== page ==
And now, as promised, the videos of Funehiki Elementary School’s Sports Day. Don’t judge my video-taking skills – I’m not into video editing yet, so what I took is what you get. 🙂 Enjoy!

Japan vs. America: Schools

This is a post I’ve been meaning to write for awhile, but have been saving for a weekend that I didn’t have any new events to write about. Well, that weekend has come, so here is my first post comparing some of the differences between Japan and America. This time, it’s about schools!

#1: No shoes allowed! Yes, in schools, as in homes, you take off your shoes in the lowered part of the entry way, stepping up onto the main floor before putting on your indoor shoes. That means that when we American teachers visit elementary schools for our morning classes, we have to tote our indoor shoes with us. Slippers are provided for guests, but it’s really not all that comfortable to scuff around school in a pair of slippers. Just sayin’.

#2: Ritualized greetings. There are ritualized phrases for everything here.  When we first arrive at school and step into our office, we greet those inside with a cheerful Ohayou gozaimasu (“good morning”). When we leave mid-morning to go teach at the elementary schools, we say Itte kimasu (“we’re leaving and coming back”) and receive the response of Itte irrasshai (“go and come back”). When we come back after our lunch break, we use Konnichiwa (“good afternoon”) to greet our coworkers again. When we leave at the end of the day, we say to those left in the office Osaki ni shitsurei shimasu (“excuse me for leaving before you”). The usual response is Otsukaresama deshita (“good work” – or, more literally – “you must be tired”).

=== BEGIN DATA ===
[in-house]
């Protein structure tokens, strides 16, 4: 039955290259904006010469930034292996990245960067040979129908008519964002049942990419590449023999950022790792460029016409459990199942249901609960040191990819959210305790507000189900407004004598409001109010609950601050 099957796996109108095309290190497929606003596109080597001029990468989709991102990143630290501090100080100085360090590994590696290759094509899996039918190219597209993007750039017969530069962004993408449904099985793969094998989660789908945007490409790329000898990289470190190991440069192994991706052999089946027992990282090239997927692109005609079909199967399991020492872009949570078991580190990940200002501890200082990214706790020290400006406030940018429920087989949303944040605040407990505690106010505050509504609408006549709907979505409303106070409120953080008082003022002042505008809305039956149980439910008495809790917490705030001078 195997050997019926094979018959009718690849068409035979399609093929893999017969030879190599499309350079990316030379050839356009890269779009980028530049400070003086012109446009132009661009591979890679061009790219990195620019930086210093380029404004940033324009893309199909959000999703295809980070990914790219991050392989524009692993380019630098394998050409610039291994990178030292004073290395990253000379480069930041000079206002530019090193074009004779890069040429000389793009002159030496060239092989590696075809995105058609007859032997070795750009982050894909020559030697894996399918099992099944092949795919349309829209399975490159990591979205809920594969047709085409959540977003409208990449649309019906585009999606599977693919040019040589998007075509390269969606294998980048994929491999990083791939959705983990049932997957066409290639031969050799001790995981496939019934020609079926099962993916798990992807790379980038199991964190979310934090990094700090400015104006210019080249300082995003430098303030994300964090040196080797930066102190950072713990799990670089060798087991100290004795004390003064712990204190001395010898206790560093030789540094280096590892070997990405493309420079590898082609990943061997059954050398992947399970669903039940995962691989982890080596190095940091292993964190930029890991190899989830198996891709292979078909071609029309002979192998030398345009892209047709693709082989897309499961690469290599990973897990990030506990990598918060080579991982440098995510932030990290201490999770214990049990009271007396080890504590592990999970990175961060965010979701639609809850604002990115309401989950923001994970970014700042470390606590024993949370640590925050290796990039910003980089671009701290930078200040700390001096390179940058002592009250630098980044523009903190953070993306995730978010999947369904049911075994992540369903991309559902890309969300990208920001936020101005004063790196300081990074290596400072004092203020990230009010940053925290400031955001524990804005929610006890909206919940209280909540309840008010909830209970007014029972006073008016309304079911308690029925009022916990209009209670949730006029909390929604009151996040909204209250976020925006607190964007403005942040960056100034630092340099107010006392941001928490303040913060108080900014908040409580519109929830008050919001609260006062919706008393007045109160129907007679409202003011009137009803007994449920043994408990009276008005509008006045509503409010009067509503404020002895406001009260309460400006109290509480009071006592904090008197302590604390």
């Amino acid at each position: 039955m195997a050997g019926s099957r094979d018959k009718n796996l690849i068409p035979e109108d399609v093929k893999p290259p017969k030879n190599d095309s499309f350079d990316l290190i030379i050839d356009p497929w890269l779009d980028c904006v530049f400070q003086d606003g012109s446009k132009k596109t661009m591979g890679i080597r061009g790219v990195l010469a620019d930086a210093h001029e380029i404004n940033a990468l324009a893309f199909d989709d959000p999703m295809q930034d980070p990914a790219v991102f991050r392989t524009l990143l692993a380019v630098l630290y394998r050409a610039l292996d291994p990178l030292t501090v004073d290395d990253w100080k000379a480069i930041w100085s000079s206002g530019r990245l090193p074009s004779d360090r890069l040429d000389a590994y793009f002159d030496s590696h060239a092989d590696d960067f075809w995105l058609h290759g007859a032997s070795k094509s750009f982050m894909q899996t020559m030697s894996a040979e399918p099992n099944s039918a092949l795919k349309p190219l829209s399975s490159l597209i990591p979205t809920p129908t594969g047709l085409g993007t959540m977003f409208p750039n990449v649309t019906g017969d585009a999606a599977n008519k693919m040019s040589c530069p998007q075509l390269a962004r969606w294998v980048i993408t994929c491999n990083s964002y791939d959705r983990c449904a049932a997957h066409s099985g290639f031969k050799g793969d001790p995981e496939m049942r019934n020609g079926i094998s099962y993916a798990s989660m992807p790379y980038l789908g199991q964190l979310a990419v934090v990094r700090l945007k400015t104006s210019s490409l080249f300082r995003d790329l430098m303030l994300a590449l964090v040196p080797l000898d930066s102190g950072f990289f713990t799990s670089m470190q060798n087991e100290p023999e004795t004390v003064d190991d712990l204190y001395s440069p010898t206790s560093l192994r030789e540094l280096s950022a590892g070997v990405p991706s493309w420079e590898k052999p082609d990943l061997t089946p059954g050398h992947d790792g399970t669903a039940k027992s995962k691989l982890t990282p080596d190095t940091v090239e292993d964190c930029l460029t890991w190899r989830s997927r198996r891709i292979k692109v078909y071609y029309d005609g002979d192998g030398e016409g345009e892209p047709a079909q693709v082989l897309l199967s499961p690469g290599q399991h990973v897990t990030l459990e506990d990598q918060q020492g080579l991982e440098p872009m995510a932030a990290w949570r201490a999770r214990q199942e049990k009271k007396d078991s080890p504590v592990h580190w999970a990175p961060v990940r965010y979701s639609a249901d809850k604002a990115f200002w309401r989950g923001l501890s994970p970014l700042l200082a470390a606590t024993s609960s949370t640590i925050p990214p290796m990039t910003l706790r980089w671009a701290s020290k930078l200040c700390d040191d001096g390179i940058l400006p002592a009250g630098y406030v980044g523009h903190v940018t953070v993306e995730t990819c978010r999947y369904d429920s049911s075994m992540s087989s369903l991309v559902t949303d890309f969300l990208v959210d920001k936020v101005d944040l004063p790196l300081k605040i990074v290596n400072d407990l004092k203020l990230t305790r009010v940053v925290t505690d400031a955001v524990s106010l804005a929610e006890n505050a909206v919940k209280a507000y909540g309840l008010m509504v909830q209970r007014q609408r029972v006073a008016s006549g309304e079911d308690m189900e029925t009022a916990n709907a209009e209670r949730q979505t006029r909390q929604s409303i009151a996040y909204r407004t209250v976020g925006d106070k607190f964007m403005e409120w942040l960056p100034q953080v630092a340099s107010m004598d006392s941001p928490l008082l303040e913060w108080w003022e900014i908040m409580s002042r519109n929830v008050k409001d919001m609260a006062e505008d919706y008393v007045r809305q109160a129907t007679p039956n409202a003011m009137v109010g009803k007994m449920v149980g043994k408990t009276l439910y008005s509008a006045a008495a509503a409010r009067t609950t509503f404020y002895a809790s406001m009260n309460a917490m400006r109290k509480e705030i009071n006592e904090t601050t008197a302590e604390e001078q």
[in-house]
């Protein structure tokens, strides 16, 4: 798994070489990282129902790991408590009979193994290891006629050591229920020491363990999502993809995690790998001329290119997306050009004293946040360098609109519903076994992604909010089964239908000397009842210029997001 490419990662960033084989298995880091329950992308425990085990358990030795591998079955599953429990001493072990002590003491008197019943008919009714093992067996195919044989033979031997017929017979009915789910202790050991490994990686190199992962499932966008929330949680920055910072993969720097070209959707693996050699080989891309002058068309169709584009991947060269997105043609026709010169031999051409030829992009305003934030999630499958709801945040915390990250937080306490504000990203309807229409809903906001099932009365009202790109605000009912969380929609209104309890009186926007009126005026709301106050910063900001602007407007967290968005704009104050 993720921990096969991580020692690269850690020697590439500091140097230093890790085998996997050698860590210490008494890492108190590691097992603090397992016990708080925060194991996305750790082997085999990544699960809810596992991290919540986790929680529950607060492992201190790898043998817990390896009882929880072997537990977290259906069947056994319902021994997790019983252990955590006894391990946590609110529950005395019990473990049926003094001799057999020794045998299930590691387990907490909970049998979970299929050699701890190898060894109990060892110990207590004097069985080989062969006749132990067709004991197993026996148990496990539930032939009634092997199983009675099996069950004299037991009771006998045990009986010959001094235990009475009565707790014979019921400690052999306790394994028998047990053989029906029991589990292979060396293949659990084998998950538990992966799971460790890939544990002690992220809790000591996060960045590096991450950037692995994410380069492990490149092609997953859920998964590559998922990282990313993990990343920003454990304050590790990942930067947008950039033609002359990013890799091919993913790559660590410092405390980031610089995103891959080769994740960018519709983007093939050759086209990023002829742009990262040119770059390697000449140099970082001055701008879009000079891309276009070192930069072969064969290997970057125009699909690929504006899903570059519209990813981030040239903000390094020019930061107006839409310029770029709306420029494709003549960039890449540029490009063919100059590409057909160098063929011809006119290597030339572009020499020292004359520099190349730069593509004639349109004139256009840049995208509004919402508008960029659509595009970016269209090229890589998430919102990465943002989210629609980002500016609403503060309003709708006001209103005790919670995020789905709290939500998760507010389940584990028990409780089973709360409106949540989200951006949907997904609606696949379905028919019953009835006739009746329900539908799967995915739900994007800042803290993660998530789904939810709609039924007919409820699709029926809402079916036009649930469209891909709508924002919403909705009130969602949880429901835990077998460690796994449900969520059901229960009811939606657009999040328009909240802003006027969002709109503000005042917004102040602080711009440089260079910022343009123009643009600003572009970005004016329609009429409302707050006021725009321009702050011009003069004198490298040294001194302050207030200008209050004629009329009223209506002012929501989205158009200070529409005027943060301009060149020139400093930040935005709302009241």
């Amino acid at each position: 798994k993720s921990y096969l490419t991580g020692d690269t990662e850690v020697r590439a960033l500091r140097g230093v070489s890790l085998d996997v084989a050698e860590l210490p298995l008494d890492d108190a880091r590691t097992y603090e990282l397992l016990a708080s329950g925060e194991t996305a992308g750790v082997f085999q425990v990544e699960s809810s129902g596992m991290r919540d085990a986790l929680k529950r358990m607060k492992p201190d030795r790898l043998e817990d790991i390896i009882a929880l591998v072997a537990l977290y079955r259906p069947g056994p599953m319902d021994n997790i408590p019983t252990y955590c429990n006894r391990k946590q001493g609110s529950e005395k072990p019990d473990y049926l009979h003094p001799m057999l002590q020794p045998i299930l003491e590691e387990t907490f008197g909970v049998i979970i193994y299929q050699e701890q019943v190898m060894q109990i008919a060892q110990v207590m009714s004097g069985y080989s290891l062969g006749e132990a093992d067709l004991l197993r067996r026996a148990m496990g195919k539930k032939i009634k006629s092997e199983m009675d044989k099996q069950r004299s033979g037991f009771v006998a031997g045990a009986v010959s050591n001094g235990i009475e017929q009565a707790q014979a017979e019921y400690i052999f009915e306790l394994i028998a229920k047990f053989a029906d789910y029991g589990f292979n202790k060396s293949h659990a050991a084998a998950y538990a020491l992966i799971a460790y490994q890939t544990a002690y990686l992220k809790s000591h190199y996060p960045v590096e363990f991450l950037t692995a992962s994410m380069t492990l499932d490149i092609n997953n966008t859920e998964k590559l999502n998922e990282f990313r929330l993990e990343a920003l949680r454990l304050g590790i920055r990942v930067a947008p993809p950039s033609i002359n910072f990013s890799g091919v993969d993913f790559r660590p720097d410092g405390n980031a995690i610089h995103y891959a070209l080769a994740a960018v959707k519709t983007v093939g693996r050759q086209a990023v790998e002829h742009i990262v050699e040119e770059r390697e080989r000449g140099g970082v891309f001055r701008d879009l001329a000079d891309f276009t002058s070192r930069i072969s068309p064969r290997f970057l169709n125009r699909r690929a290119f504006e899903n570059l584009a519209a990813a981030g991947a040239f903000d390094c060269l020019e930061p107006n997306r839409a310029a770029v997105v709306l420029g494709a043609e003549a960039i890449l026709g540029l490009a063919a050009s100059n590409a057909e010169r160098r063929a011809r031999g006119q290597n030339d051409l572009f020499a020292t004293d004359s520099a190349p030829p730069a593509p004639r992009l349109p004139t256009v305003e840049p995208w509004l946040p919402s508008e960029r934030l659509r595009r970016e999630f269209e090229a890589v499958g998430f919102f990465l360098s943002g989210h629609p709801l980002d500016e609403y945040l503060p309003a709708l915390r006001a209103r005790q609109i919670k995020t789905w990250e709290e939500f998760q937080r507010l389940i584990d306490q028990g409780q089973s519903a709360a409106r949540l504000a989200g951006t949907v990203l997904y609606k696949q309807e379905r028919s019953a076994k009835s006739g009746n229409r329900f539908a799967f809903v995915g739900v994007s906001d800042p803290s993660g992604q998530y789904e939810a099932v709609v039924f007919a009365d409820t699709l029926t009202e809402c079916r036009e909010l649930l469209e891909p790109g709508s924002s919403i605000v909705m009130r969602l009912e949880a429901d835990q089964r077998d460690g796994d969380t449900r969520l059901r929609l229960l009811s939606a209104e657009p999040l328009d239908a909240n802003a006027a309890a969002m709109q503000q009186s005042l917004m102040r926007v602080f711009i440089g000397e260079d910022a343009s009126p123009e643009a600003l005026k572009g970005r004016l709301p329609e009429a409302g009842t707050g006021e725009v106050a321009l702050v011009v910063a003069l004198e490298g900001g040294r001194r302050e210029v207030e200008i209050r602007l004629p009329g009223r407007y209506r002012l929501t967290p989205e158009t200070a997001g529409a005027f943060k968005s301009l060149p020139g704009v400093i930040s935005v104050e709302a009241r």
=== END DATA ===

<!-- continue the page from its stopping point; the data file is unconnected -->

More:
When you walk into an office that’s not your own, the rules change. That means, every time you step into or out of the office, you have to excuse yourself. Therefore, at the elementary schools we visit, when we go into the principal’s office to visit over a cup of coffee before starting classes, we say Shitsurei shimasu (“excuse my rudeness”) when entering and Shitsurei shimashita (“excuse my past rudeness”) when leaving. The teachers who pop in to go over our lesson plans with us, and the students who come in to pick us up, also abide by the same rules. In other words, there’s a lot of excusing going on. But it’s all a part of the unique culture of politeness.